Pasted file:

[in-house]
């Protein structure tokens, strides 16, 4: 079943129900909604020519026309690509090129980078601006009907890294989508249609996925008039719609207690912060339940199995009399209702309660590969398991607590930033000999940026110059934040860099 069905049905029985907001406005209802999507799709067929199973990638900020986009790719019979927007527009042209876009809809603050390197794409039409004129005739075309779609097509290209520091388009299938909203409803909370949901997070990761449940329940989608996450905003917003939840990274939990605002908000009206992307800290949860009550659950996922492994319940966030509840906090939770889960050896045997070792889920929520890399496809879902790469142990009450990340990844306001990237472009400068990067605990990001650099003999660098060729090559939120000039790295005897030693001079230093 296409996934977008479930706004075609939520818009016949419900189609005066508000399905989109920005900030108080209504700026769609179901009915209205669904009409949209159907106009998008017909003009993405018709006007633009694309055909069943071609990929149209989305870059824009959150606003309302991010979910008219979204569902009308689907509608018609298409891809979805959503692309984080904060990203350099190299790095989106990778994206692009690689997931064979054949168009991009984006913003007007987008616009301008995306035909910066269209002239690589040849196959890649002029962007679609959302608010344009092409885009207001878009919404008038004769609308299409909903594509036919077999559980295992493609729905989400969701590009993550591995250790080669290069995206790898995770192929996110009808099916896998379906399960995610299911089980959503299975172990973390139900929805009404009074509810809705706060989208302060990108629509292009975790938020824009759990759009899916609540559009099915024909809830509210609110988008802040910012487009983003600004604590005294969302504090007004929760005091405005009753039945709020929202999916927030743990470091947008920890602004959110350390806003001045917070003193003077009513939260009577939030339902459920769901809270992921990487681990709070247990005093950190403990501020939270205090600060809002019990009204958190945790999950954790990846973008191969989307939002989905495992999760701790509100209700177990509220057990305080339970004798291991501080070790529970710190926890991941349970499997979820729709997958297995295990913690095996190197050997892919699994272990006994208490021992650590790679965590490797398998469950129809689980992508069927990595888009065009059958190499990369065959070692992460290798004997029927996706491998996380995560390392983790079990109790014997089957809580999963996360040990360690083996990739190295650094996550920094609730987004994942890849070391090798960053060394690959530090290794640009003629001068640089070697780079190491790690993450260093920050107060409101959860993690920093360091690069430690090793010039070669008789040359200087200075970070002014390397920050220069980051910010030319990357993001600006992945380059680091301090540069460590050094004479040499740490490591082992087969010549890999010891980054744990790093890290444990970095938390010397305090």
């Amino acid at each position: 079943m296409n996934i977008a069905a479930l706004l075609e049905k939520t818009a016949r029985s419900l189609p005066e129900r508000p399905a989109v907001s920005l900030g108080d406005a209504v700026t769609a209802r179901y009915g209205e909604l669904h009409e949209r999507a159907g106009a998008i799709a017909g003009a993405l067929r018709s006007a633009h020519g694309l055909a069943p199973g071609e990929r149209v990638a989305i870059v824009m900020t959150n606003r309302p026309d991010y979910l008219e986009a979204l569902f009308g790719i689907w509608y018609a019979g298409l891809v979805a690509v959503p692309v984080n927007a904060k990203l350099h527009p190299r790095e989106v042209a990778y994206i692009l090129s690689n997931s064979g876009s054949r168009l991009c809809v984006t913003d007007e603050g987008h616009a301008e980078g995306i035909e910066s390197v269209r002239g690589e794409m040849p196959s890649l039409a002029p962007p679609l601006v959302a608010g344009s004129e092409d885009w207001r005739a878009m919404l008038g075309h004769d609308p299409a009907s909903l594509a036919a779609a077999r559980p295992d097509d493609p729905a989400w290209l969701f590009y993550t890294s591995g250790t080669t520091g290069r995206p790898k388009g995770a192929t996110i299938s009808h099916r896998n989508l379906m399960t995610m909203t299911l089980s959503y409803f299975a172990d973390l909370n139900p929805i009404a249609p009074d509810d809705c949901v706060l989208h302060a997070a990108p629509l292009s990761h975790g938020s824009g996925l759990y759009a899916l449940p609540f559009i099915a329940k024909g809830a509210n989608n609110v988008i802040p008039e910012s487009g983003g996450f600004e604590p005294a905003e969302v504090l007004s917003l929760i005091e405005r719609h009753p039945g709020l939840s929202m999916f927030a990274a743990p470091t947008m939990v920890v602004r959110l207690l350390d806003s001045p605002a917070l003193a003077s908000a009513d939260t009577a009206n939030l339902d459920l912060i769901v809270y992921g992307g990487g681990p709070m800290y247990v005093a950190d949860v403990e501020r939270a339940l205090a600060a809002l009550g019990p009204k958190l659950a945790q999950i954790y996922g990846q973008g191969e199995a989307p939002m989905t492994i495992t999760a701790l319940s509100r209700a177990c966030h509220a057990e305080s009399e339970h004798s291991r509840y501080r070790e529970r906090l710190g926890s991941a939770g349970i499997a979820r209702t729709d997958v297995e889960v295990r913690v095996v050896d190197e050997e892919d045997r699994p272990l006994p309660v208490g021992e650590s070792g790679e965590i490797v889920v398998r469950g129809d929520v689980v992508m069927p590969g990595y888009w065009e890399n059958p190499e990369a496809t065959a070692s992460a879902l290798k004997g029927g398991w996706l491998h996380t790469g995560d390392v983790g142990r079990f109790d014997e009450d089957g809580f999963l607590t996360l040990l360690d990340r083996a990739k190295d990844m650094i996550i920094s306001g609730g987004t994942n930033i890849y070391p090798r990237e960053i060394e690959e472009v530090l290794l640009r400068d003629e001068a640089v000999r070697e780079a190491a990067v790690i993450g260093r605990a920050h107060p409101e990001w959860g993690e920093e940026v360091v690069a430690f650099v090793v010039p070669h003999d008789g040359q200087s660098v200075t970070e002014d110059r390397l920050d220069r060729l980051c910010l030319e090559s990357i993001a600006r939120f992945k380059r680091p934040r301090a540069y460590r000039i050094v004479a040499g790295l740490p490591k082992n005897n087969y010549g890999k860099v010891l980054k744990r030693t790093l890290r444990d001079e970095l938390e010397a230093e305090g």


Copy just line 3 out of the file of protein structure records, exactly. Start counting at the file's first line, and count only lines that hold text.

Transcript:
């Amino acid at each position: 079943m296409n996934i977008a069905a479930l706004l075609e049905k939520t818009a016949r029985s419900l189609p005066e129900r508000p399905a989109v907001s920005l900030g108080d406005a209504v700026t769609a209802r179901y009915g209205e909604l669904h009409e949209r999507a159907g106009a998008i799709a017909g003009a993405l067929r018709s006007a633009h020519g694309l055909a069943p199973g071609e990929r149209v990638a989305i870059v824009m900020t959150n606003r309302p026309d991010y979910l008219e986009a979204l569902f009308g790719i689907w509608y018609a019979g298409l891809v979805a690509v959503p692309v984080n927007a904060k990203l350099h527009p190299r790095e989106v042209a990778y994206i692009l090129s690689n997931s064979g876009s054949r168009l991009c809809v984006t913003d007007e603050g987008h616009a301008e980078g995306i035909e910066s390197v269209r002239g690589e794409m040849p196959s890649l039409a002029p962007p679609l601006v959302a608010g344009s004129e092409d885009w207001r005739a878009m919404l008038g075309h004769d609308p299409a009907s909903l594509a036919a779609a077999r559980p295992d097509d493609p729905a989400w290209l969701f590009y993550t890294s591995g250790t080669t520091g290069r995206p790898k388009g995770a192929t996110i299938s009808h099916r896998n989508l379906m399960t995610m909203t299911l089980s959503y409803f299975a172990d973390l909370n139900p929805i009404a249609p009074d509810d809705c949901v706060l989208h302060a997070a990108p629509l292009s990761h975790g938020s824009g996925l759990y759009a899916l449940p609540f559009i099915a329940k024909g809830a509210n989608n609110v988008i802040p008039e910012s487009g983003g996450f600004e604590p005294a905003e969302v504090l007004s917003l929760i005091e405005r719609h009753p039945g709020l939840s929202m999916f927030a990274a743990p470091t947008m939990v920890v602004r959110l207690l350390d806003s001045p605002a917070l003193a003077s908000a009513d939260t009577a009206n939030l339902d459920l912060i769901v809270y992921g992307g990487g681990p709070m800290y247990v005093a950190d949860v403990e501020r939270a339940l205090a600060a809002l009550g019990p009204k958190l659950a945790q999950i954790y996922g990846q973008g191969e199995a989307p939002m989905t492994i495992t999760a701790l319940s509100r209700a177990c966030h509220a057990e305080s009399e339970h004798s291991r509840y501080r070790e529970r906090l710190g926890s991941a939770g349970i499997a979820r209702t729709d997958v297995e889960v295990r913690v095996v050896d190197e050997e892919d045997r699994p272990l006994p309660v208490g021992e650590s070792g790679e965590i490797v889920v398998r469950g129809d929520v689980v992508m069927p590969g990595y888009w065009e890399n059958p190499e990369a496809t065959a070692s992460a879902l290798k004997g029927g398991w996706l491998h996380t790469g995560d390392v983790g142990r079990f109790d014997e009450d089957g809580f999963l607590t996360l040990l360690d990340r083996a990739k190295d990844m650094i996550i920094s306001g609730g987004t994942n930033i890849y070391p090798r990237e960053i060394e690959e472009v530090l290794l640009r400068d003629e001068a640089v000999r070697e780079a190491a990067v790690i993450g260093r605990a920050h107060p409101e990001w959860g993690e920093e940026v360091v690069a430690f650099v090793v010039p070669h003999d008789g040359q200087s660098v200075t970070e002014d110059r390397l920050d220069r060729l980051c910010l030319e090559s990357i993001a600006r939120f992945k380059r680091p934040r301090a540069y460590r000039i050094v004479a040499g790295l740490p490591k082992n005897n087969y010549g890999k860099v010891l980054k744990r030693t790093l890290r444990d001079e970095l938390e010397a230093e305090g």